Teaching Your Dog to Tolerate and Love Children
We live in a world full of children. It always surprises me when child aggressive dogs at shelters are placed in “child-free” homes. Even for those of us who don’t have children…we have children in our lives. Nieces, nephews, friend’s children, step children they are everywhere and cannot be constantly avoided. Dogs that are seriously child aggressive should be seen by a Veterinary Animal Behaviorist so that they can be controlled safely and under the watchful eye of a veterinarian/behaviorist.
Dogs must be taught first to tolerate children, and then hopefully to love children! Socialization should begin early and lots of time should be spent with good kids to help endear them to your dog.
Children are loud, they move fast, they make strange noises and sometimes they engage in behavior that dogs classify as rude and obnoxious. Unfortunately, that is just how children behave and it is difficult to control all the children that your dog will meet so although I do recommend educating and arming children with good doggy social skills, it is also imperative that dogs are subjected to the world of children in a fun and positive way.
I spent 34 years of my life without children under my roof, but there was always the occasional child that made an entrance into my house. My dogs had to be taught to enjoy the company of children despite the fact that sometimes dogs think kids are a little scary.
I have always used early socialization, with good children as a crucial tool. Poorly behaved children and those with no dog social skills can scare a puppy and therefore affect how it feels about children for a long time, if not for life. So I would never recommend taking your dog to Chucky Cheese for a free for all, but I do recommend visiting friends and family who have good, well mannered kids.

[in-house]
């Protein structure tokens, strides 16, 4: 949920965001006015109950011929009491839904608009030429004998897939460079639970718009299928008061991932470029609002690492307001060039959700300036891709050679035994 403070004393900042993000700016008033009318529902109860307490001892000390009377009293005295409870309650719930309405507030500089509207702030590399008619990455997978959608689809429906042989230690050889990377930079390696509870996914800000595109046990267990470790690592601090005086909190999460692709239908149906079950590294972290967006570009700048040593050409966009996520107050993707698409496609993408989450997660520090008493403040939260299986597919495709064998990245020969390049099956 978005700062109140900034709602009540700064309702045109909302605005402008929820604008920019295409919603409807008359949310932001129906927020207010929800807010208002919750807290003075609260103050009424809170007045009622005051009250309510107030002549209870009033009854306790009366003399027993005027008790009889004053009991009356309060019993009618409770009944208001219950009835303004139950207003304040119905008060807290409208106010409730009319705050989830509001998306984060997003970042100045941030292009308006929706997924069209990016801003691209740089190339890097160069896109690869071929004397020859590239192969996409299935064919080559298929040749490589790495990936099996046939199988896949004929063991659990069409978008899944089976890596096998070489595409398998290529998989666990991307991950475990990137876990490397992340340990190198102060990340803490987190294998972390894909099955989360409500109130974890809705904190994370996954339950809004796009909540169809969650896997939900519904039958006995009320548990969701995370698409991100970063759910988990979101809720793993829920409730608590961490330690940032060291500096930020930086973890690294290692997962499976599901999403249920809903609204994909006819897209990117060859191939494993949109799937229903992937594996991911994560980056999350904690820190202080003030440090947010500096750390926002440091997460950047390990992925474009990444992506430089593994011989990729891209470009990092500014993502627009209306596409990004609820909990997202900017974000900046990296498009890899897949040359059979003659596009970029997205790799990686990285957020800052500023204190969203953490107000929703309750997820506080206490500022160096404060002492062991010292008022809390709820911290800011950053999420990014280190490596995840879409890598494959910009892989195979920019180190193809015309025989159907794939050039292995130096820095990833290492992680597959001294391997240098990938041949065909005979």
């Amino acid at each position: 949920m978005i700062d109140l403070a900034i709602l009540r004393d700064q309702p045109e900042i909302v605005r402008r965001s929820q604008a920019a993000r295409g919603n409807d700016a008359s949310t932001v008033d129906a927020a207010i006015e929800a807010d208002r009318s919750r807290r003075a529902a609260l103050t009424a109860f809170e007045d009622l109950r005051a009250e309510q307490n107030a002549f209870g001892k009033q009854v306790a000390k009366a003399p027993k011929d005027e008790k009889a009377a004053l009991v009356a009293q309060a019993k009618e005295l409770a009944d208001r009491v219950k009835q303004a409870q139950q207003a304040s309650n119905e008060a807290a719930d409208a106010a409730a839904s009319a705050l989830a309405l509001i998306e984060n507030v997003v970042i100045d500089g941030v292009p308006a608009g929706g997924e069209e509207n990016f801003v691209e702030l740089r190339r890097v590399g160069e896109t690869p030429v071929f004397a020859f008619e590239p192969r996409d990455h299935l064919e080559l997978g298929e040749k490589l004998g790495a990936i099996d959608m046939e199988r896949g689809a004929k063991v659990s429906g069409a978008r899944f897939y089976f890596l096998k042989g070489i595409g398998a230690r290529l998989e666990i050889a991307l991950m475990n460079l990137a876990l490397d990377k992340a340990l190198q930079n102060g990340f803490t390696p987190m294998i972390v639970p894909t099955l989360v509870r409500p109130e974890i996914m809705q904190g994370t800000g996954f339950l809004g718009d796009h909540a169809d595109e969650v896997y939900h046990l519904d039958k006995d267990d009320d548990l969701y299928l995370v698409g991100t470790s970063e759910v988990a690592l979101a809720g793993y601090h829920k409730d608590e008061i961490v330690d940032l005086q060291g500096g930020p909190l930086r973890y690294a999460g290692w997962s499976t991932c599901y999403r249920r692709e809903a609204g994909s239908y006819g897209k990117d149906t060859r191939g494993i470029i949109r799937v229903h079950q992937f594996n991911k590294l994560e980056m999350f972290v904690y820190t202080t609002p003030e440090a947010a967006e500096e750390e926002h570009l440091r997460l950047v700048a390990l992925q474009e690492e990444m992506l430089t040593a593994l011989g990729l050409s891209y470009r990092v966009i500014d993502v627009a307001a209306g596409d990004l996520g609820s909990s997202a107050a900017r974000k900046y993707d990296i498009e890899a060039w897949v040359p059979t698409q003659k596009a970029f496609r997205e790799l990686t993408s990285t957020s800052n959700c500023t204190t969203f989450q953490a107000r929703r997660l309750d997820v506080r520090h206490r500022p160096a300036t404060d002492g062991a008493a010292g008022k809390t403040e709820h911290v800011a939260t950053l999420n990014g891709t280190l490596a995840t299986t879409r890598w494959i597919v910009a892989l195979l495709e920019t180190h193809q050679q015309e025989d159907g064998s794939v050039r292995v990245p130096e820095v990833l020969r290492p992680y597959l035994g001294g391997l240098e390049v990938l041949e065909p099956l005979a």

Early interaction and respect is essential for both children and dogs in order to have successful life relationships.
I also desensitize my dogs to the rude things that children do in order to prepare for the day they meet a poorly behaved, uneducated child. Although, you may think you can keep these children from your dog, you are probably wrong! There are hyper, naughty children in this world that don’t listen to anyone and I would rather give my dog the tools to deal with them, than deal with the ramifications of a bite!
I use positive reinforcement to teach my dog’s tolerance with a little rough handling and what dogs consider rude behavior.
My background is working with Service Dogs for people with disabilities and therefore taking them into public all of the time. Service/Assistance Dogs get grabbed, stepped on, kicked, yelled at, poked and prodded almost constantly. They must be understanding about all the negative things that happen to them to be successful in their field.
I learned early on to teach my dogs that when bad or painful things happen they would be rewarded by me for good behavior instead of reverting to their instincts to nip, growl or bite. And, I continue to raise my dogs to be tolerant of uncomfortable touch.
What You Need
- Make sure you have excellent treats! You want your dog to enjoy this!
- A fun and positive attitude
How to Train Your Dog to Accept Uncomfortable Touch
- First you have to begin by starting small! I don’t want to hurt or scare my dogs that would defeat the purpose! I want to start by being slightly irritating and reward my dog for a correct response.